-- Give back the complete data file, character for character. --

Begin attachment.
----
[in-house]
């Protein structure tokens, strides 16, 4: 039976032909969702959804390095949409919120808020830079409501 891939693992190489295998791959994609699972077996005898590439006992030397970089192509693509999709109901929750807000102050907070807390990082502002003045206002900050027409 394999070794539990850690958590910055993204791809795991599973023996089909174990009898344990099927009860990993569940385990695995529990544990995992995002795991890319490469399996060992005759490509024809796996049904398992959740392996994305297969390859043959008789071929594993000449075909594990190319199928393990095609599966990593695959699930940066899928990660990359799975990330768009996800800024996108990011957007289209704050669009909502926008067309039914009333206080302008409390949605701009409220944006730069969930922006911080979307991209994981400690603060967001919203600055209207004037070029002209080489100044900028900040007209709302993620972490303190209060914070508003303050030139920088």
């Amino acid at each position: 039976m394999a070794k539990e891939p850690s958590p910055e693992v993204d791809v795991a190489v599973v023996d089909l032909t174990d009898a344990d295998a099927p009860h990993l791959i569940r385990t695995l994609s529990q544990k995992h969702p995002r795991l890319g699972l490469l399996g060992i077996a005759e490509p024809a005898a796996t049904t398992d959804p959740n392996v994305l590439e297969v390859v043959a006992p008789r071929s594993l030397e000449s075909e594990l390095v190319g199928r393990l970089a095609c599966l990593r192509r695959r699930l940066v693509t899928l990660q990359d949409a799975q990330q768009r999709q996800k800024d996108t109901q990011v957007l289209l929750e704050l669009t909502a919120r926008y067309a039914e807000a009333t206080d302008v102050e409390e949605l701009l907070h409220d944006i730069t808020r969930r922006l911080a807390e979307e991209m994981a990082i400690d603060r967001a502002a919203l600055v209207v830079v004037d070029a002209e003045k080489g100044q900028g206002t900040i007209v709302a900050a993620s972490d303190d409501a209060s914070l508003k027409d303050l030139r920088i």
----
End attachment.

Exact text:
[in-house]
């Protein structure tokens, strides 16, 4: 039976032909969702959804390095949409919120808020830079409501 891939693992190489295998791959994609699972077996005898590439006992030397970089192509693509999709109901929750807000102050907070807390990082502002003045206002900050027409 394999070794539990850690958590910055993204791809795991599973023996089909174990009898344990099927009860990993569940385990695995529990544990995992995002795991890319490469399996060992005759490509024809796996049904398992959740392996994305297969390859043959008789071929594993000449075909594990190319199928393990095609599966990593695959699930940066899928990660990359799975990330768009996800800024996108990011957007289209704050669009909502926008067309039914009333206080302008409390949605701009409220944006730069969930922006911080979307991209994981400690603060967001919203600055209207004037070029002209080489100044900028900040007209709302993620972490303190209060914070508003303050030139920088």
């Amino acid at each position: 039976m394999a070794k539990e891939p850690s958590p910055e693992v993204d791809v795991a190489v599973v023996d089909l032909t174990d009898a344990d295998a099927p009860h990993l791959i569940r385990t695995l994609s529990q544990k995992h969702p995002r795991l890319g699972l490469l399996g060992i077996a005759e490509p024809a005898a796996t049904t398992d959804p959740n392996v994305l590439e297969v390859v043959a006992p008789r071929s594993l030397e000449s075909e594990l390095v190319g199928r393990l970089a095609c599966l990593r192509r695959r699930l940066v693509t899928l990660q990359d949409a799975q990330q768009r999709q996800k800024d996108t109901q990011v957007l289209l929750e704050l669009t909502a919120r926008y067309a039914e807000a009333t206080d302008v102050e409390e949605l701009l907070h409220d944006i730069t808020r969930r922006l911080a807390e979307e991209m994981a990082i400690d603060r967001a502002a919203l600055v209207v830079v004037d070029a002209e003045k080489g100044q900028g206002t900040i007209v709302a900050a993620s972490d303190d409501a209060s914070l508003k027409d303050l030139r920088i």